Grace Dent on TV: Vicious and The Job Lot, ITV

You could say it glorified sexual assault and stereotyped gays, but I took it as a lovely daft romp

An abundant week for new television. Two new ITV1 comedies, Vicious and The Job Lot, plus Sky One's fresh-out-the-oven fly-on-the-wall doc series on Greggs the bakers entitled, ahem, More than Meats the Pie. If one is in the marketplace for a ton of heartwarming tales about proud, industrious bakers, lovely Northern lasses popping warm cheese pasties into paper bags and old folks' gossipy coffee mornings, this is a glorious way to spend an hour. It's like one long Victoria Wood As Seen On TV sketch but with the subliminal mind-implant “Mmmm pastieeees, lovely fresh cheese scone, mmmmm ring doughnut with a neon pink glaze, all on your High Street now”.

Meanwhile, on Sky Atlantic we saw Alan Ball's new offering Banshee. Ball was creator, writer and producer of my favourite show of all time, Six Feet Under, so my hopes were inflated. Banshee, however – the tale of an ex-con and master thief who assumes the identity of the sheriff of Banshee, Philadelphia – is a tad too much running, leaping and sweating while dodging exploding cars for me. I suspect I'm not the correct demographic. This is TV for a man whose wife has gone to her mother's for a few days and, after his initial burst of “woooooh the world is my oyster!”, is now in sweat pants, drinking a cold can of lager while waiting for a chicken jalfrezi and garlic nan to arrive. My genetic make-up reacts to Banshee with the inner monologue: “Well this is a terrible pickle. He's not making anything any better for himself with all this shouting and shooting. ” Six Feet Under, Banshee is not. For true introspective wisdom about American masculinity on screen, there's a lovely long nerdy look at the subject in BBC2's The United States of Television.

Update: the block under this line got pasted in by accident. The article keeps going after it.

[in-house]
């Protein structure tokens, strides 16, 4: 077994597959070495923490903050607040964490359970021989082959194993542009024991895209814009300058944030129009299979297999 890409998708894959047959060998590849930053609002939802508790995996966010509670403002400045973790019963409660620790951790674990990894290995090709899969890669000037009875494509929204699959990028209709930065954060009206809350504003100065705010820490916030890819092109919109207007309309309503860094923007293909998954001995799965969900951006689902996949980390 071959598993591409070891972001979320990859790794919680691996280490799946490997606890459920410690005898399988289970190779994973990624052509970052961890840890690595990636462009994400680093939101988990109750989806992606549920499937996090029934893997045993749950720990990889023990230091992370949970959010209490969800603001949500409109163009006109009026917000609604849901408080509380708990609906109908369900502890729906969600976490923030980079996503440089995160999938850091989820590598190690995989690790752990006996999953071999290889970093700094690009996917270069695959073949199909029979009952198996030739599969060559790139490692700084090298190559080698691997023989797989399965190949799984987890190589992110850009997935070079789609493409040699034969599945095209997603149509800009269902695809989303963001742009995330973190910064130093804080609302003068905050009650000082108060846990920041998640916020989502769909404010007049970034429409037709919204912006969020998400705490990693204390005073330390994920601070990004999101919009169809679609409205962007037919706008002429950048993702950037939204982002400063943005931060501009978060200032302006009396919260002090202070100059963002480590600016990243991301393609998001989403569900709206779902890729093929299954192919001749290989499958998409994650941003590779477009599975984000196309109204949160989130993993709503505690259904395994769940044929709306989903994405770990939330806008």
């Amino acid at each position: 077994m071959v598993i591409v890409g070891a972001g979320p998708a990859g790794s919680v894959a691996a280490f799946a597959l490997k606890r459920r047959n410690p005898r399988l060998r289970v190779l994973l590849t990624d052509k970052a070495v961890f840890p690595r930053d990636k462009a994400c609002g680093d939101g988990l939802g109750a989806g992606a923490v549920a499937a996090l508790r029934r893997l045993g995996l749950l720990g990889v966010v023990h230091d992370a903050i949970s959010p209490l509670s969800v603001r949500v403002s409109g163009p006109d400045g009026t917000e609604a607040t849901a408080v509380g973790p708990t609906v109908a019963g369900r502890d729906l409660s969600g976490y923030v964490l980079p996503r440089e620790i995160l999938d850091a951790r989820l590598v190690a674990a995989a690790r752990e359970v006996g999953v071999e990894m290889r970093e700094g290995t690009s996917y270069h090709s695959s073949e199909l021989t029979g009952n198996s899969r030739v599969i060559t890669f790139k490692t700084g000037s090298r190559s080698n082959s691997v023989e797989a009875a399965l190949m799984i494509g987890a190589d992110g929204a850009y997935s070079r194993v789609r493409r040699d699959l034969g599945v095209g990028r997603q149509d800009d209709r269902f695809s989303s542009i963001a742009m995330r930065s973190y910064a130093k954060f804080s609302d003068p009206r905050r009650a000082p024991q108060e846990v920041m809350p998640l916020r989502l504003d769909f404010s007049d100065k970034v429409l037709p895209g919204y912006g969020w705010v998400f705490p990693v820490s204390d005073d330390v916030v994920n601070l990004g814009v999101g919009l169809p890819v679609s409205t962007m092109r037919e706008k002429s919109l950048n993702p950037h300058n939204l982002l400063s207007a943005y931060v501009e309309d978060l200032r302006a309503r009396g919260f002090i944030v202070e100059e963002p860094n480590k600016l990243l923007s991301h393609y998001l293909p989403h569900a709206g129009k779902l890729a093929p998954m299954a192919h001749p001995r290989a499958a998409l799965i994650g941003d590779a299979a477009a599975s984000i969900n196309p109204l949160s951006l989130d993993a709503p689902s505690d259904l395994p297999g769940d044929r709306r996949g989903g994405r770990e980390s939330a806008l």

More my type of television was new comedy Vicious, the panto-style tale of two heavily theatrical, caustic old homosexuals – Ian McKellen and Derek Jacobi – living in a dark flat, curtains drawn, loathing everyone, with occasional visits from sublime proto-hag Violet – Frances de la Tour – who turns up to add deadpan fuel to their bitching bonfire. Broad, brash and shallow this may be, but if this isn't at least a rough outline of my life in the Starlight Home for Retired Hacks circa 2057, then something has gone very awry. I rather loved British stalwart Marcia Warren as Penelope, when the ensemble sat sipping tea at a gay wake, remembering their dead friend's terrific affection for handsome men. “Wasn't there a wife?” Penelope said, scrunching her face to remember the finer details of the 1960s, “I'm sure I remember a wife?” “Ugh, 17 years,” McKellen hissed with an airy wave.

Most of the opening jaunt of Vicious featured the aged couple making colossal fools of themselves by flirting with their new twenty-something neighbour. If one really wants something to get terrifically het up about, one could say the whole show glorified sexual assault and augmented gay stereotypes. I just took it for a lovely, daft, gay, romp full of acidic quips. It's too beautifully easy and temporarily satisfying to detest all new comedy on sight. I do it myself.

The opening titles roll, the first scene appears establishing characters in broad strokes. “Ugh, I hate everyone here!” the internet roars, 'I hate the fact this was even made, I hate everyone involved, in fact this shit-fest is the amalgamation of all that is wrong, safe, depressing and nepotism-fuelled about British TV commissioning.“ Obviously, in the case of BBC1's The Wright Way, this is not only true but an understatement, but, in most cases, it's just a show gathering momentum.

Following on from Vicious, The Job Lot, set in a West Midlands Job Centre, was really rather loveable. Russell Tovey as a beleaguered dole-claim clerk, Sarah Hadland as his anxious boss, plus an ensemble cast featuring an anally retentive toxic pen-pusher (Jo Enright, one of Britain's best character actresses), the long-term professionally idle Sophie McShera (Downton Abbey) plus the glorious Adeel Akhtar (Four Lions and Utopia). Russell Tovey's delightful “stick your job up your arse” strop, followed a mere 10 minutes later by a complete volte-face genuinely made me gleeful. In fact, I could watch Sophie McShera argue with Russell Tovey about why she can't take any of the jobs on offer for the entire episode. Tovey: “Greggs, the bakery, 15 hours a week?” McShera: “I'm wheat-intolerant”.

So, all in all, a lovely week of staring at a box in the corner of the room. Throw in a bit of E! channel's Chelsea Lately and Ryan Seacrest's dinner with the Kardashians – each one lovingly grilled for their inner wisdom (Rob Kardashian's sock company is going great guns) – and there was literally no good reason to stand up. Let's be honest, the untelevised world can be a huge let-down. I find most trips outdoors to be a flagrant waste of lipstick.